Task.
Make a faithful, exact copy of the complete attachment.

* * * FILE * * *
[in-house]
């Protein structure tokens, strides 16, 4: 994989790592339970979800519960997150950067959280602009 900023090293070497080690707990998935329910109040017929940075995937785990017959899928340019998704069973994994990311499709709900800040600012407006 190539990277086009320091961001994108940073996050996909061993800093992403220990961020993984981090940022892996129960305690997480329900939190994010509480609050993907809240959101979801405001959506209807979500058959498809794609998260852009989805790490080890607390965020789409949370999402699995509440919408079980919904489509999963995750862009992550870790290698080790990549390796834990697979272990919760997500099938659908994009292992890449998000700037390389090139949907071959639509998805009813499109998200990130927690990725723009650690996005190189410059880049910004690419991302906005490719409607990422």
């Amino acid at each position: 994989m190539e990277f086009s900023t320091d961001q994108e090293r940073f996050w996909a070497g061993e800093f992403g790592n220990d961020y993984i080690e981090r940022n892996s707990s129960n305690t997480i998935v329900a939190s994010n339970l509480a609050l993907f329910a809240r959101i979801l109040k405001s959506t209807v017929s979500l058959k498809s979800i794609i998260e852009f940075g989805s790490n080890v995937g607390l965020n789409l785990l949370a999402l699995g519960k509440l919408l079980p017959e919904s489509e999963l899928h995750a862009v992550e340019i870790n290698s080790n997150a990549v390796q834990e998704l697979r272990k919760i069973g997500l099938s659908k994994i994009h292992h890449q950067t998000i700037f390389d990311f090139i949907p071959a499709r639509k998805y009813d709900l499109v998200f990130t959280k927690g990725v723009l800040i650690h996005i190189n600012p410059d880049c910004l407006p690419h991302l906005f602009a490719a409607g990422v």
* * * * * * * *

[in-house]
């Protein structure tokens, strides 16, 4: 994989790592339970979800519960997150950067959280602009 900023090293070497080690707990998935329910109040017929940075995937785990017959899928340019998704069973994994990311499709709900800040600012407006 190539990277086009320091961001994108940073996050996909061993800093992403220990961020993984981090940022892996129960305690997480329900939190994010509480609050993907809240959101979801405001959506209807979500058959498809794609998260852009989805790490080890607390965020789409949370999402699995509440919408079980919904489509999963995750862009992550870790290698080790990549390796834990697979272990919760997500099938659908994009292992890449998000700037390389090139949907071959639509998805009813499109998200990130927690990725723009650690996005190189410059880049910004690419991302906005490719409607990422």
């Amino acid at each position: 994989m190539e990277f086009s900023t320091d961001q994108e090293r940073f996050w996909a070497g061993e800093f992403g790592n220990d961020y993984i080690e981090r940022n892996s707990s129960n305690t997480i998935v329900a939190s994010n339970l509480a609050l993907f329910a809240r959101i979801l109040k405001s959506t209807v017929s979500l058959k498809s979800i794609i998260e852009f940075g989805s790490n080890v995937g607390l965020n789409l785990l949370a999402l699995g519960k509440l919408l079980p017959e919904s489509e999963l899928h995750a862009v992550e340019i870790n290698s080790n997150a990549v390796q834990e998704l697979r272990k919760i069973g997500l099938s659908k994994i994009h292992h890449q950067t998000i700037f390389d990311f090139i949907p071959a499709r639509k998805y009813d709900l499109v998200f990130t959280k927690g990725v723009l800040i650690h996005i190189n600012p410059d880049c910004l407006p690419h991302l906005f602009a490719a409607g990422v």